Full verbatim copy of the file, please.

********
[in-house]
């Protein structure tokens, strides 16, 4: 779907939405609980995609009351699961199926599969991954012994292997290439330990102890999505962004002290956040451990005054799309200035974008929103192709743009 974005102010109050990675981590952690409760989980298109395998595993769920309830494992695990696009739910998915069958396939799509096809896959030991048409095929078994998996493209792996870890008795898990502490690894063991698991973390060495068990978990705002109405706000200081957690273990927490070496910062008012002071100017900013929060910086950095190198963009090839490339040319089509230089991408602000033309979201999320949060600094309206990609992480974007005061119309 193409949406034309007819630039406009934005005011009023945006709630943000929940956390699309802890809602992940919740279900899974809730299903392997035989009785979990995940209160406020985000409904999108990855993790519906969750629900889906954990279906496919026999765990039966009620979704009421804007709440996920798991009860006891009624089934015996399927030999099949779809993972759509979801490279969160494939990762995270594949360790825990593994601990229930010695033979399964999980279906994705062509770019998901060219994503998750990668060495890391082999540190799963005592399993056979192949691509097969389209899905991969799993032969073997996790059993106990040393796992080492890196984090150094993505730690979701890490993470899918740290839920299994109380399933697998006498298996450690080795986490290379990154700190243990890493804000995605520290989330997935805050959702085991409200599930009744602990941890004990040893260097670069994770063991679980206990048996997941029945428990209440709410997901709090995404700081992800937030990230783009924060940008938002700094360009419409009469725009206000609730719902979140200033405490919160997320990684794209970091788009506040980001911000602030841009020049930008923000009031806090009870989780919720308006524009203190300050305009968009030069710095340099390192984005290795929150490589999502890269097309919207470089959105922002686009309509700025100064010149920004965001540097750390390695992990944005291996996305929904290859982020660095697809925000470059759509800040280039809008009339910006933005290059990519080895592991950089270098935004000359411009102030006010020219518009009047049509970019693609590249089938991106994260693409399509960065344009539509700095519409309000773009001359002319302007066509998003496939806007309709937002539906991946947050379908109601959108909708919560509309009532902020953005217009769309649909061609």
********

[in-house]
């Protein structure tokens, strides 16, 4: 779907939405609980995609009351699961199926599969991954012994292997290439330990102890999505962004002290956040451990005054799309200035974008929103192709743009 974005102010109050990675981590952690409760989980298109395998595993769920309830494992695990696009739910998915069958396939799509096809896959030991048409095929078994998996493209792996870890008795898990502490690894063991698991973390060495068990978990705002109405706000200081957690273990927490070496910062008012002071100017900013929060910086950095190198963009090839490339040319089509230089991408602000033309979201999320949060600094309206990609992480974007005061119309 193409949406034309007819630039406009934005005011009023945006709630943000929940956390699309802890809602992940919740279900899974809730299903392997035989009785979990995940209160406020985000409904999108990855993790519906969750629900889906954990279906496919026999765990039966009620979704009421804007709440996920798991009860006891009624089934015996399927030999099949779809993972759509979801490279969160494939990762995270594949360790825990593994601990229930010695033979399964999980279906994705062509770019998901060219994503998750990668060495890391082999540190799963005592399993056979192949691509097969389209899905991969799993032969073997996790059993106990040393796992080492890196984090150094993505730690979701890490993470899918740290839920299994109380399933697998006498298996450690080795986490290379990154700190243990890493804000995605520290989330997935805050959702085991409200599930009744602990941890004990040893260097670069994770063991679980206990048996997941029945428990209440709410997901709090995404700081992800937030990230783009924060940008938002700094360009419409009469725009206000609730719902979140200033405490919160997320990684794209970091788009506040980001911000602030841009020049930008923000009031806090009870989780919720308006524009203190300050305009968009030069710095340099390192984005290795929150490589999502890269097309919207470089959105922002686009309509700025100064010149920004965001540097750390390695992990944005291996996305929904290859982020660095697809925000470059759509800040280039809008009339910006933005290059990519080895592991950089270098935004000359411009102030006010020219518009009047049509970019693609590249089938991106994260693409399509960065344009539509700095519409309000773009001359002319302007066509998003496939806007309709937002539906991946947050379908109601959108909708919560509309009532902020953005217009769309649909061609």